10 Best Things about Vilma Santos’ Dyesebel
Revisiting this retro-curio starring Vilma Santos in the reign of Anne Curtis.
(SPOT.ph) Anne Curtis' big splash, as the latest actress to portray Dyesebel, is a good time to remember any of her predecessors in that role. How old school can that get? Why, as old school as Anne Curtis herself! She was more than happy to secure this dream role being revived by ABS-CBN. And so Dyesebel she is-the latest in a roster that includes Marian Rivera, Charlene Gonzales, Alice Dixson, Alma Moreno, Vilma Santos, and, from way back in the ’50s, Edna Luna. (We're not even counting the two or three actresses who appeared in the Anak ni Dyesebel "sub-franchise.")
All these versions vary to some degrees but riff on the same, by-now familiar story of a mermaid who is too independent from her marine world, falls in love with a man, and endures a series of unfortunate events before finding redemption in love. Perhaps the most iconic of the actresses who played Dyesebel is Vilma Santos, whose Dyesebel, as directed by veteran filmmaker Emmanuel H. Borlaza, is still around in video stores and even in YouTube. It's not a masterpiece by any measure, but like a film scholar once said, no film is worth the dust-bin. Every movie is a document of its era.
From 1973, one year into martial law, Borlaza's Dyesebel at ang Mahiwagang Kabibe comes across as a lofty piece of vintage kitsch. Its shoddy production gives this movie a curious visual appeal, which makes it somehow superior to the polished teleserye currently showing. It doesn't rank among Vilma's greatest work, but the film is still worth checking out because it evokes its time-and also rejects that milieu, being a fantasy in the martial-law era.
Here are 10 highlights of Dyesebel at ang Mahiwagang Kabibe.
This list is not ranked.
1. The score and the song numbers.
In the freewheeling fashion of ’60s and early-’70s cinema, this Dyesebel steps past its storytelling and becomes a musical, with folk-styled numbers (as exerpted in the video above) featuring lyrics such as this, as sung by the mermaids:
Habang dito sa dagat ay mayroon pang tubig
Ay tiyak narito ma'y isda.
At kahit sabihin walang nagtuturo
Ang isda'y lalangoy ng kusa.
The songs alternate between the sublime and ridiculous as the movie proceeds. But this facet doesn't necessarily detract from the movie if one remembers how the French often played around with their cinema, with empty song-and-dance numbers also popping out of nowhere in the middle of the storytelling (such as this scene from Jean-Luc Godard's Band of Outsiders). Tito Arevalo's kundiman-influenced score, as played by a full orchestra, is a rarity in today's film scoring. It's solid work that excels over the movie itself. But there are moments when the music becomes a loose, pointless jam, as if the scorer realizes in the course of this project that it's a dog.
Dyesebel (with Fredo) doesn’t seem to mind the chlorine.
2. The sound "design."
One hears a lot of splashing in this movie, and you know right away that the sound engineers were recording beside a swimming pool. Then you're proven right almost halfway into the film, because it's in the pool where some major scenes are situated. As B-movie technical merits go, this one is so bad it became great.
The late comedian-TV host Ike Lozada as the merman Balyena.
3. German Moreno and Ike Lozada
These two comedian-TV hosts ruled the showbiz world for decades, even if much of their careers was limited to roles as small as their parts in this film. They were mostly politically incorrect parts, moreover-during a time when gay and fat-men stereotypes provided the laughs, without the sensitivities we observe today. And they played these parts with panache: Moreno (in the video footage accompanying No. 1 on this list) performing a derivative flamenco with his song number, and Lozada flopping around in his performance as Balyena, the only merman in this film's waterworld.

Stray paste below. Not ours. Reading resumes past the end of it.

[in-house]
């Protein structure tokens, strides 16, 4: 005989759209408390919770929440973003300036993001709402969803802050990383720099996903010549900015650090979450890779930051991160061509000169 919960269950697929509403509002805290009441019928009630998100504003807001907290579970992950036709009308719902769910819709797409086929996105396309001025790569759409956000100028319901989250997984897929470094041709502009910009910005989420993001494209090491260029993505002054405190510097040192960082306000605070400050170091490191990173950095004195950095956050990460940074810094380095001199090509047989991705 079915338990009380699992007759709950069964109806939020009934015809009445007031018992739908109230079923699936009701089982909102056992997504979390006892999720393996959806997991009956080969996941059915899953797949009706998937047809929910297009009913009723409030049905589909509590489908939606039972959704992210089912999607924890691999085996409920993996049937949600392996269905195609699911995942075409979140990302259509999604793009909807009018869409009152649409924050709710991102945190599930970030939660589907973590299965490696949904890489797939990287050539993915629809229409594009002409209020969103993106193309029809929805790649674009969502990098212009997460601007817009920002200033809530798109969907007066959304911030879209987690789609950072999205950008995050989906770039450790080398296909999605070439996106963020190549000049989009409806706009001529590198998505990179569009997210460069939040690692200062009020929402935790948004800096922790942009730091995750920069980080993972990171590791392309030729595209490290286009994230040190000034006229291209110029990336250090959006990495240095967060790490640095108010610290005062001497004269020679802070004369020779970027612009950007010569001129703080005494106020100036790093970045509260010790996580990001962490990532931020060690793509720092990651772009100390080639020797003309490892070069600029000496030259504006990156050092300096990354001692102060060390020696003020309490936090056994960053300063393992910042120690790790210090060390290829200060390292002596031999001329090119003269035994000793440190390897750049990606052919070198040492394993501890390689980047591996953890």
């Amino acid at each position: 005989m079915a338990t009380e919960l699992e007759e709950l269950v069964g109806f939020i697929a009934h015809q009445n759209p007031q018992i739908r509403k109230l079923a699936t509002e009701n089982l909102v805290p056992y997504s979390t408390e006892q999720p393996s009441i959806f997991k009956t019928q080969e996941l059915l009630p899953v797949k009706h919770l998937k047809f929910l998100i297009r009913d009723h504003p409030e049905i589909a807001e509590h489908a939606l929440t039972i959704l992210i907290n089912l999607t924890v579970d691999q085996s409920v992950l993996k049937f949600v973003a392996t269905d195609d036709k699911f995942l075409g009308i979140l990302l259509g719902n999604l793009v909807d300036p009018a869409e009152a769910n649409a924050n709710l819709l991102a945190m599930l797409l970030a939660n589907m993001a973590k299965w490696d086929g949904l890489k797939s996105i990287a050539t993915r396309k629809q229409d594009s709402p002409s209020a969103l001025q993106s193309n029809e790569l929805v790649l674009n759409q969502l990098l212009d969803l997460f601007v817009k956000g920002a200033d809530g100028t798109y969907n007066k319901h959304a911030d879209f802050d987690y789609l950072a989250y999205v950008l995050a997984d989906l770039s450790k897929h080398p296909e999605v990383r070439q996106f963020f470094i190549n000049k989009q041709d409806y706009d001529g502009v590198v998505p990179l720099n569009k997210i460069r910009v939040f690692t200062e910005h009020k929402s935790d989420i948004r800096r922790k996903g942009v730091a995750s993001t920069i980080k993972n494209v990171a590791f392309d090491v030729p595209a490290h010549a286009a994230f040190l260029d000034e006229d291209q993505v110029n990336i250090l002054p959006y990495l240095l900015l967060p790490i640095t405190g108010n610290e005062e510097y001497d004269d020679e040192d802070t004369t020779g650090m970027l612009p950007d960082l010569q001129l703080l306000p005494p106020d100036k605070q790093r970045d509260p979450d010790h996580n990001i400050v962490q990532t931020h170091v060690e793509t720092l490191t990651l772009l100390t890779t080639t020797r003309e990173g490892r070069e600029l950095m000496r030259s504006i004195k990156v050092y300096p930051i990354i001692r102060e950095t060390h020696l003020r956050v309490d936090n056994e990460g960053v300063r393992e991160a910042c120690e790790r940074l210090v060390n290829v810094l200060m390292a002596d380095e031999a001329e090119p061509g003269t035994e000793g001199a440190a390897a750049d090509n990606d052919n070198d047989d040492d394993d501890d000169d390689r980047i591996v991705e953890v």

The townsfolk panic at the sight of a mermaid.
4. The theme.
Anne's Dyesebel is updated to current issues-the environment, of course. This earlier Dyesebel merely played up the clash between parochial and modern thinking, with the latter ironically defending an extravagance of nature like the titular mermaid. Moreno's character Kulas refers to the townsfolk somewhat derivatively as "mga taong nayon." But he shares their regard of Dyesebel as "buwisit," "nagdadala ng peste at gutom," "kailangan mahuli't mapatay"-a case of a stereotypical gay going conservative-until he is persuaded otherwise by the young amo he adores, Fredo, whose sympathy for Dyesebel is, of course, romantically motivated. "1973 na ngayon," he tells Kulas. "Mahirap sikmurain ang mga pamahiin na yun." It was 1973, all right-a year into democracy's demise and the great leap backward to dictatorship. Somehow that line didn't jibe with the times, unless it was intentional.
Fredo and Dyesebel get intimate on the bathroom floor.
5. Dyesebel and Fredo on the bathroom floor.
Some scenes are too mind-blowing, they really speak for themselves. Here's how this one goes:
Dyesebel (Vilma Santos) and Fredo (Romy Miranda) are seated on the half-flooded bathroom floor, which they've converted into a bathtub. That Dyesebel manages a seated posture means she has hips.
Dyesebel: Nakakatuwa ano? Saan galing itong tubig na to?
Fredo: Sa dam.
Pinag iipunan ng mga tubig tapos dumadaan sa mga tubo tapos napupunta sa mga bahay bahay.
Eh. hindi ko maintindihan. Ang kati. (Dyesebel tastes the water dripping from the faucet.) Kaya pala, matabang.
Oo nga pala. Maalat pala ang tubig sa dagat. Sandali lang.
Fredo gets up, goes to the kitchen, and gets the table salt. He returns to the bathroom and spreads salt on the bathroom floor and on Dyesebel's scales like he's marinating fish.
Dysebel: Ayan, nagiginhawaan na ako. Konti pa.
Fredo looks at Dyesebel as if he's about to kiss her.
O bakit ka nakatingin sa akin?